The United States has moved closer to the possibility of the first-ever default on the government’s debt as Speaker John Boehner adamantly ruled out a House vote on a straightforward bill to boost the borrowing authority without concessions from President Barack Obama.
With no resolution in sight, US Treasury secretary Jack Lew yesterday warned that Congress is “playing with fire” as he called on lawmakers to quickly pass legislation reopening the government and a measure increasing the nation’s $16.7trn debt limit.
The government shutdown precipitated by the budget brinkmanship entered its sixth day with hundreds of thousands of federal employees furloughed, national parks closed and an array of government services on hold.
Mr Lew said Mr Obama has not changed his opposition to coupling a bill to reopen the government and raise the borrowing authority with Republican demands for changes in the three-year-old health care law and spending cuts.
Mr Boehner insisted that Mr Obama must negotiate if the president wants to end the shutdown and avert a default that could trigger a financial crisis and recession that would echo the events of 2008 or worse. The 2008 financial crisis pushed the country into the worst recession since the Great Depression of the 1930s.
“We’re not going to pass a clean debt limit increase,” Mr Boehner, the top House Republican, said in a television interview. “I told the president, there’s no way we’re going to pass one. The votes are not in the House to pass a clean debt limit, and the president is risking default by not having a conversation with us.”
Mr Boehner also said he lacks the votes “to pass a clean CR”, or continuing resolution, a reference to the temporary spending bill without conditions that would keep the government operating. Democrats argue that their 200 members in the House of Representatives plus close to two dozen pragmatic Republicans would back a so-called clean bill if Mr Boehner just allowed a vote, but say he remains hamstrung by the hardcore conservative tea party caucus.
“Let me issue him a friendly challenge. Put it on the floor Monday or Tuesday. I would bet there are the votes to pass it,” said Democratic Senator Chuck Schumer.
In a series of Sunday television appearances, Mr Lew warned that on October 17, when he exhausts the bookkeeping manoeuvres he has been using to keep borrowing, the threat of default would be imminent.
“I’m telling you that on the 17th, we run out of the ability to borrow, and Congress is playing with fire,” Mr Lew said.
He added that while the Treasury expects to have 30 billion US dollars (£18.7 billion) of cash on hand on October 17, that money will be quickly exhausted in paying incoming bills given that the government’s payments can run up to $60bn on a single day.
The Treasury issued a report on Thursday detailing in stark terms what could happen if the government actually defaulted on its obligations to service the national debt.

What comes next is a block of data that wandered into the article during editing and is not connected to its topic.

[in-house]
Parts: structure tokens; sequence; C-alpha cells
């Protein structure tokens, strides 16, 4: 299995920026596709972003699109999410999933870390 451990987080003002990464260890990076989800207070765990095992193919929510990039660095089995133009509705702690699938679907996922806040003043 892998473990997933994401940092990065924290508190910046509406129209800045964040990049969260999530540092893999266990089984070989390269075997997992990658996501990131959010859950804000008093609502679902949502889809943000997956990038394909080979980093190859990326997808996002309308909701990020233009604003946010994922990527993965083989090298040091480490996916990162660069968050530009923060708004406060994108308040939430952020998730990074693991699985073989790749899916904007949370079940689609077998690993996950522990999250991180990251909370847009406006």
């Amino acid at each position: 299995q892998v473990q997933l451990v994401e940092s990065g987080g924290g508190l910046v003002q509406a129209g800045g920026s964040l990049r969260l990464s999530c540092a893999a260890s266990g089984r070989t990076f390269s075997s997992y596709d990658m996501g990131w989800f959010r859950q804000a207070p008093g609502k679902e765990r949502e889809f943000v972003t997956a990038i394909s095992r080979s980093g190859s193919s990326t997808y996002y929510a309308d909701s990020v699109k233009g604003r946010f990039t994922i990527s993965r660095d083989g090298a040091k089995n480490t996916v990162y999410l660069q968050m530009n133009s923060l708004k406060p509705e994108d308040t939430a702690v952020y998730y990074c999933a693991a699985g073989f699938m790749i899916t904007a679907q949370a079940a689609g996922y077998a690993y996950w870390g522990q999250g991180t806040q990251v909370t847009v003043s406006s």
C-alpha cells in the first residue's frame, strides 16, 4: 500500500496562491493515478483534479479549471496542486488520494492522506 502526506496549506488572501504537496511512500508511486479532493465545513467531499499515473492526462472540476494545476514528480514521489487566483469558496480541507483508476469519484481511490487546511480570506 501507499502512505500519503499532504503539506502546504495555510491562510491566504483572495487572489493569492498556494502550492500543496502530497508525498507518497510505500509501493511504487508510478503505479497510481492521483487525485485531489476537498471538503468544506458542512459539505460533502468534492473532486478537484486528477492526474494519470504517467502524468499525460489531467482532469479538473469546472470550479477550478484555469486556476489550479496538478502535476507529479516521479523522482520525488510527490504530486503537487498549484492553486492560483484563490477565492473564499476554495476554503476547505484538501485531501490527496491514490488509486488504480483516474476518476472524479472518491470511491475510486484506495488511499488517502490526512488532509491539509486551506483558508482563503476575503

“A default would be unprecedented and has the potential to be catastrophic,” the Treasury report said. “Credit markets could freeze, the value of the dollar could plummet, US interest rates could skyrocket, the negative spillovers could reverberate around the world.”
Private economists generally agree that a default on the US debt would be extremely harmful, especially if the impasse was not resolved quickly.
“If they don’t pay on the debt, that would cost us for generations to come,” said Mark Zandi, chief economist at Moody’s Analytics. He said a debt default would be a “cataclysmic” event that would roil financial markets in the United States and around the world.
Mr Zandi said that holders of US Treasury bonds would demand higher interest rates which would cost the country hundreds of billions of dollars in higher interest payments in coming years on the national debt.
Republican Senator Ted Cruz, a tea party favourite who has been a force in pushing congressional Republicans to link changes to the health care law in exchange for keeping the government running, spelled out his conditions for raising the borrowing authority.
“We should look for three things. Number one, we should look for some significant structural plan to reduce government spending. Number two, we should avoid new taxes. And number three, we should look for ways to mitigate the harms from ’Obamacare’,” Mr Cruz said, describing the debt ceiling issue as one of the “best leverage the Congress has to rein in the executive”.
Some Republicans, such as Representative Steve King of Iowa, dismiss the warnings about a government default as an exaggeration, suggesting US credit will not collapse and calling the talk “a lot of false demagoguery”.
Asked how the standoff might end, Mr Boehner said yesterday on ABC that he was uncertain: “If I knew, I’d tell you.” He added that Mr Obama can call him any time to start negotiations to end the shutdown. “He knows what my phone number is.”
Privately, administration officials say they do not think Mr Boehner and Senate Republican leader Mitch McConnell want a default as they realise it will be far worse than a shutdown, but the two do not know how to avoid it or when to try.
In one promising development, several hundred thousand furloughed federal employees will head back to work from today, and those who remain at home or are working without pay cheques are a step closer to getting back pay once the partial government shutdown ends.
Defence secretary Chuck Hagel ordered nearly all of the 350,000 furloughed Pentagon civilian employees back on the job. Mr Hagel said he based his decision on a Pentagon interpretation of a law called the Pay Our Military Act that was approved by Congress just before the start of the partial government shutdown.
The Senate will try to vote this week on a bill that passed the House unanimously on Saturday to pay federal workers for days missed due to the shutdown.